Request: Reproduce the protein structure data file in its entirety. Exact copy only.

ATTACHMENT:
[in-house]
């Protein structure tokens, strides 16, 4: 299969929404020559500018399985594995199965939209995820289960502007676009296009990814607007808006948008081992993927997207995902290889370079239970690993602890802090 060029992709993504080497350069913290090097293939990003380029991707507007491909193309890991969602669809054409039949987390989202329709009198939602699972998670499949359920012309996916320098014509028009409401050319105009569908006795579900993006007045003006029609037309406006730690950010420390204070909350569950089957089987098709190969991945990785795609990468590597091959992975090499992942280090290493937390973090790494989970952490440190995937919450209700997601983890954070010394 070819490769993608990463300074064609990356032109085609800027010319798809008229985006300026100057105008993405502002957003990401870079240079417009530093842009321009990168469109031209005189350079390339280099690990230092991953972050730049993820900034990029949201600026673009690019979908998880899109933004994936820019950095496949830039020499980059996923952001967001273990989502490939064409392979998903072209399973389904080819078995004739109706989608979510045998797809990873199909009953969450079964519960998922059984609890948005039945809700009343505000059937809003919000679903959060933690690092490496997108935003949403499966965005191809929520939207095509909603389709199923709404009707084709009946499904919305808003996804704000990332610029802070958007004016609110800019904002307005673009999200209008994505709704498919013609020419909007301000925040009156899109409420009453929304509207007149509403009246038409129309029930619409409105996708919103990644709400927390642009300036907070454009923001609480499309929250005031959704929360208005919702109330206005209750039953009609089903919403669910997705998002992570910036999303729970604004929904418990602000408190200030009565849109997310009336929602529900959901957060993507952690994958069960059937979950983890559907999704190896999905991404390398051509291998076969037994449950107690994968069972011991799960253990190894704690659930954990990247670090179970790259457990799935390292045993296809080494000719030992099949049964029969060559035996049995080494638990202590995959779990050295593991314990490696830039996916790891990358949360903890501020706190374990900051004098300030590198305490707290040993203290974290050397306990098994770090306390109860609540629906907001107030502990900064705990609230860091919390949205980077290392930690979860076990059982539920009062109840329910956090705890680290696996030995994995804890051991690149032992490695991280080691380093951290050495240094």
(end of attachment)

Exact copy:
[in-house]
């Protein structure tokens, strides 16, 4: 299969929404020559500018399985594995199965939209995820289960502007676009296009990814607007808006948008081992993927997207995902290889370079239970690993602890802090 060029992709993504080497350069913290090097293939990003380029991707507007491909193309890991969602669809054409039949987390989202329709009198939602699972998670499949359920012309996916320098014509028009409401050319105009569908006795579900993006007045003006029609037309406006730690950010420390204070909350569950089957089987098709190969991945990785795609990468590597091959992975090499992942280090290493937390973090790494989970952490440190995937919450209700997601983890954070010394 070819490769993608990463300074064609990356032109085609800027010319798809008229985006300026100057105008993405502002957003990401870079240079417009530093842009321009990168469109031209005189350079390339280099690990230092991953972050730049993820900034990029949201600026673009690019979908998880899109933004994936820019950095496949830039020499980059996923952001967001273990989502490939064409392979998903072209399973389904080819078995004739109706989608979510045998797809990873199909009953969450079964519960998922059984609890948005039945809700009343505000059937809003919000679903959060933690690092490496997108935003949403499966965005191809929520939207095509909603389709199923709404009707084709009946499904919305808003996804704000990332610029802070958007004016609110800019904002307005673009999200209008994505709704498919013609020419909007301000925040009156899109409420009453929304509207007149509403009246038409129309029930619409409105996708919103990644709400927390642009300036907070454009923001609480499309929250005031959704929360208005919702109330206005209750039953009609089903919403669910997705998002992570910036999303729970604004929904418990602000408190200030009565849109997310009336929602529900959901957060993507952690994958069960059937979950983890559907999704190896999905991404390398051509291998076969037994449950107690994968069972011991799960253990190894704690659930954990990247670090179970790259457990799935390292045993296809080494000719030992099949049964029969060559035996049995080494638990202590995959779990050295593991314990490696830039996916790891990358949360903890501020706190374990900051004098300030590198305490707290040993203290974290050397306990098994770090306390109860609540629906907001107030502990900064705990609230860091919390949205980077290392930690979860076990059982539920009062109840329910956090705890680290696996030995994995804890051991690149032992490695991280080691380093951290050495240094």